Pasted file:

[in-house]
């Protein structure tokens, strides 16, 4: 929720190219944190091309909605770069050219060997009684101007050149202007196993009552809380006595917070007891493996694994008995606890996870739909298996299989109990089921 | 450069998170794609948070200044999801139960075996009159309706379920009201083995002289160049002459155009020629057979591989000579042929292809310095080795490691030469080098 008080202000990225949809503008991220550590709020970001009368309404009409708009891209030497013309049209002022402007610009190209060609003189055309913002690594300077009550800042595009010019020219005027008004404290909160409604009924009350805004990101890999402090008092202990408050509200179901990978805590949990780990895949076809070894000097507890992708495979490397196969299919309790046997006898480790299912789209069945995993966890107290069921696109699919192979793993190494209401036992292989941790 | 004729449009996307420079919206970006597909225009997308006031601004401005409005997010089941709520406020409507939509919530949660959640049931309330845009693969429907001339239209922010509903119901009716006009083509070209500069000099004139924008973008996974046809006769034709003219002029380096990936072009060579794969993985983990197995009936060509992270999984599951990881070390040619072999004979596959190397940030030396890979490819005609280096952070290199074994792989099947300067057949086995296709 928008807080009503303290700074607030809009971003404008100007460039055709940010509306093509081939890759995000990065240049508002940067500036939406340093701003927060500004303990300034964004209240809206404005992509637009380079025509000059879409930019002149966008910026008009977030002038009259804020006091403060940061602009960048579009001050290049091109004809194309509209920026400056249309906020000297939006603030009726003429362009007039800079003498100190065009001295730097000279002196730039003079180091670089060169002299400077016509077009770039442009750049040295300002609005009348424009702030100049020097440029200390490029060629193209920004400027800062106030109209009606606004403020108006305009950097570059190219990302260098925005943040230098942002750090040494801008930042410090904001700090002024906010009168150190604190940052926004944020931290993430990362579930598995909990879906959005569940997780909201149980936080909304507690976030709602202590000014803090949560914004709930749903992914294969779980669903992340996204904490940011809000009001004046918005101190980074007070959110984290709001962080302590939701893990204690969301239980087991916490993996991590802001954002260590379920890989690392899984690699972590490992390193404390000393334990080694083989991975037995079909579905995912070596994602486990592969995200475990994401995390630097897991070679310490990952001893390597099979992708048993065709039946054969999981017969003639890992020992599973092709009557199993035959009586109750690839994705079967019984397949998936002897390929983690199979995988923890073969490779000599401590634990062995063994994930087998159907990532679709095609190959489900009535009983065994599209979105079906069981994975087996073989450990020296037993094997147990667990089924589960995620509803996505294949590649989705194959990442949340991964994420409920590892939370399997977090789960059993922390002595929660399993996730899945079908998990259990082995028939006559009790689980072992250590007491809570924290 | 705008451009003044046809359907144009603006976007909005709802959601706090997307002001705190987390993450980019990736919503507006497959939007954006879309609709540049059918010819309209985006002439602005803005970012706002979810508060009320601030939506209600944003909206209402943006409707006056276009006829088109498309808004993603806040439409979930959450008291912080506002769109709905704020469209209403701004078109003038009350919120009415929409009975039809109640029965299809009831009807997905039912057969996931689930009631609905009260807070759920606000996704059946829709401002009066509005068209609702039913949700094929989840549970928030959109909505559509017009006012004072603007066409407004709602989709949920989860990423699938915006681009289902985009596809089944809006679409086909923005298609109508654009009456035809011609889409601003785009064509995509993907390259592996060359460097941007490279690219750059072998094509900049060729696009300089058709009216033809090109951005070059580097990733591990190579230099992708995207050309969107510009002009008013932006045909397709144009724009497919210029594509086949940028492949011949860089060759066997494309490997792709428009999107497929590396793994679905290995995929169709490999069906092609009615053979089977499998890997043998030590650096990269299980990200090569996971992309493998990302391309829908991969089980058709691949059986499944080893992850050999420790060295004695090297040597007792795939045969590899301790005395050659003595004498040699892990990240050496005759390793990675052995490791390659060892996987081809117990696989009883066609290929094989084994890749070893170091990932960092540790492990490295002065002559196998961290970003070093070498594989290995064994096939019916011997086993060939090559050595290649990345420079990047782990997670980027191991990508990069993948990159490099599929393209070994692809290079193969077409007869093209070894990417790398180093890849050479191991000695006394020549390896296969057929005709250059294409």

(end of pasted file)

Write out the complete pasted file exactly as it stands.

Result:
[in-house]
């Protein structure tokens, strides 16, 4: 929720190219944190091309909605770069050219060997009684101007050149202007196993009552809380006595917070007891493996694994008995606890996870739909298996299989109990089921 | 450069998170794609948070200044999801139960075996009159309706379920009201083995002289160049002459155009020629057979591989000579042929292809310095080795490691030469080098 008080202000990225949809503008991220550590709020970001009368309404009409708009891209030497013309049209002022402007610009190209060609003189055309913002690594300077009550800042595009010019020219005027008004404290909160409604009924009350805004990101890999402090008092202990408050509200179901990978805590949990780990895949076809070894000097507890992708495979490397196969299919309790046997006898480790299912789209069945995993966890107290069921696109699919192979793993190494209401036992292989941790 | 004729449009996307420079919206970006597909225009997308006031601004401005409005997010089941709520406020409507939509919530949660959640049931309330845009693969429907001339239209922010509903119901009716006009083509070209500069000099004139924008973008996974046809006769034709003219002029380096990936072009060579794969993985983990197995009936060509992270999984599951990881070390040619072999004979596959190397940030030396890979490819005609280096952070290199074994792989099947300067057949086995296709 928008807080009503303290700074607030809009971003404008100007460039055709940010509306093509081939890759995000990065240049508002940067500036939406340093701003927060500004303990300034964004209240809206404005992509637009380079025509000059879409930019002149966008910026008009977030002038009259804020006091403060940061602009960048579009001050290049091109004809194309509209920026400056249309906020000297939006603030009726003429362009007039800079003498100190065009001295730097000279002196730039003079180091670089060169002299400077016509077009770039442009750049040295300002609005009348424009702030100049020097440029200390490029060629193209920004400027800062106030109209009606606004403020108006305009950097570059190219990302260098925005943040230098942002750090040494801008930042410090904001700090002024906010009168150190604190940052926004944020931290993430990362579930598995909990879906959005569940997780909201149980936080909304507690976030709602202590000014803090949560914004709930749903992914294969779980669903992340996204904490940011809000009001004046918005101190980074007070959110984290709001962080302590939701893990204690969301239980087991916490993996991590802001954002260590379920890989690392899984690699972590490992390193404390000393334990080694083989991975037995079909579905995912070596994602486990592969995200475990994401995390630097897991070679310490990952001893390597099979992708048993065709039946054969999981017969003639890992020992599973092709009557199993035959009586109750690839994705079967019984397949998936002897390929983690199979995988923890073969490779000599401590634990062995063994994930087998159907990532679709095609190959489900009535009983065994599209979105079906069981994975087996073989450990020296037993094997147990667990089924589960995620509803996505294949590649989705194959990442949340991964994420409920590892939370399997977090789960059993922390002595929660399993996730899945079908998990259990082995028939006559009790689980072992250590007491809570924290 | 705008451009003044046809359907144009603006976007909005709802959601706090997307002001705190987390993450980019990736919503507006497959939007954006879309609709540049059918010819309209985006002439602005803005970012706002979810508060009320601030939506209600944003909206209402943006409707006056276009006829088109498309808004993603806040439409979930959450008291912080506002769109709905704020469209209403701004078109003038009350919120009415929409009975039809109640029965299809009831009807997905039912057969996931689930009631609905009260807070759920606000996704059946829709401002009066509005068209609702039913949700094929989840549970928030959109909505559509017009006012004072603007066409407004709602989709949920989860990423699938915006681009289902985009596809089944809006679409086909923005298609109508654009009456035809011609889409601003785009064509995509993907390259592996060359460097941007490279690219750059072998094509900049060729696009300089058709009216033809090109951005070059580097990733591990190579230099992708995207050309969107510009002009008013932006045909397709144009724009497919210029594509086949940028492949011949860089060759066997494309490997792709428009999107497929590396793994679905290995995929169709490999069906092609009615053979089977499998890997043998030590650096990269299980990200090569996971992309493998990302391309829908991969089980058709691949059986499944080893992850050999420790060295004695090297040597007792795939045969590899301790005395050659003595004498040699892990990240050496005759390793990675052995490791390659060892996987081809117990696989009883066609290929094989084994890749070893170091990932960092540790492990490295002065002559196998961290970003070093070498594989290995064994096939019916011997086993060939090559050595290649990345420079990047782990997670980027191991990508990069993948990159490099599929393209070994692809290079193969077409007869093209070894990417790398180093890849050479191991000695006394020549390896296969057929005709250059294409």